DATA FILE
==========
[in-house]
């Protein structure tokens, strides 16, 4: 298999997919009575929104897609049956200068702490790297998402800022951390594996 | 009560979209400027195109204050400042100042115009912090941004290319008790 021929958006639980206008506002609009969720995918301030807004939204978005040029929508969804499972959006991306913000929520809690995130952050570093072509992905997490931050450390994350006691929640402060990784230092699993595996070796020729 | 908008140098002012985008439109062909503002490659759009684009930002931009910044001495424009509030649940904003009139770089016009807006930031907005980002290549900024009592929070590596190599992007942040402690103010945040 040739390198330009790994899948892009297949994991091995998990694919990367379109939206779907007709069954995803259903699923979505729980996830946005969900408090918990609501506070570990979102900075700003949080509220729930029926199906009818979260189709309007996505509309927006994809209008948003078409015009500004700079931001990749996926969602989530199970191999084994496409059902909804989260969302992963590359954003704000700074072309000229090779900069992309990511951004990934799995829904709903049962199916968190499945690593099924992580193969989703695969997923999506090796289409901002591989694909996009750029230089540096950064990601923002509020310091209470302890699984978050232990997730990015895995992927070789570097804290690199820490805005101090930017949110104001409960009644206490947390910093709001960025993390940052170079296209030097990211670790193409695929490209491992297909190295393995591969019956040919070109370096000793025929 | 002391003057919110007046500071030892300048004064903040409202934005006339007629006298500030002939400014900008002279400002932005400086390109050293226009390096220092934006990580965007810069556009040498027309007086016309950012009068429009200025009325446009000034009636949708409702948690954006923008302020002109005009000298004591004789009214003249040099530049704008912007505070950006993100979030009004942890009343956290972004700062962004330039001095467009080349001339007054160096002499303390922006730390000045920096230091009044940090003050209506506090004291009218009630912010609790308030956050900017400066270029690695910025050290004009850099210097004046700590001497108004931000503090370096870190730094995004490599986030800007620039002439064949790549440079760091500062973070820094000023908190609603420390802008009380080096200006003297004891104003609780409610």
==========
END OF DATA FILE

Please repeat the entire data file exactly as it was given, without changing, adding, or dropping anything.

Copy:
[in-house]
């Protein structure tokens, strides 16, 4: 298999997919009575929104897609049956200068702490790297998402800022951390594996 | 009560979209400027195109204050400042100042115009912090941004290319008790 021929958006639980206008506002609009969720995918301030807004939204978005040029929508969804499972959006991306913000929520809690995130952050570093072509992905997490931050450390994350006691929640402060990784230092699993595996070796020729 | 908008140098002012985008439109062909503002490659759009684009930002931009910044001495424009509030649940904003009139770089016009807006930031907005980002290549900024009592929070590596190599992007942040402690103010945040 040739390198330009790994899948892009297949994991091995998990694919990367379109939206779907007709069954995803259903699923979505729980996830946005969900408090918990609501506070570990979102900075700003949080509220729930029926199906009818979260189709309007996505509309927006994809209008948003078409015009500004700079931001990749996926969602989530199970191999084994496409059902909804989260969302992963590359954003704000700074072309000229090779900069992309990511951004990934799995829904709903049962199916968190499945690593099924992580193969989703695969997923999506090796289409901002591989694909996009750029230089540096950064990601923002509020310091209470302890699984978050232990997730990015895995992927070789570097804290690199820490805005101090930017949110104001409960009644206490947390910093709001960025993390940052170079296209030097990211670790193409695929490209491992297909190295393995591969019956040919070109370096000793025929 | 002391003057919110007046500071030892300048004064903040409202934005006339007629006298500030002939400014900008002279400002932005400086390109050293226009390096220092934006990580965007810069556009040498027309007086016309950012009068429009200025009325446009000034009636949708409702948690954006923008302020002109005009000298004591004789009214003249040099530049704008912007505070950006993100979030009004942890009343956290972004700062962004330039001095467009080349001339007054160096002499303390922006730390000045920096230091009044940090003050209506506090004291009218009630912010609790308030956050900017400066270029690695910025050290004009850099210097004046700590001497108004931000503090370096870190730094995004490599986030800007620039002439064949790549440079760091500062973070820094000023908190609603420390802008009380080096200006003297004891104003609780409610």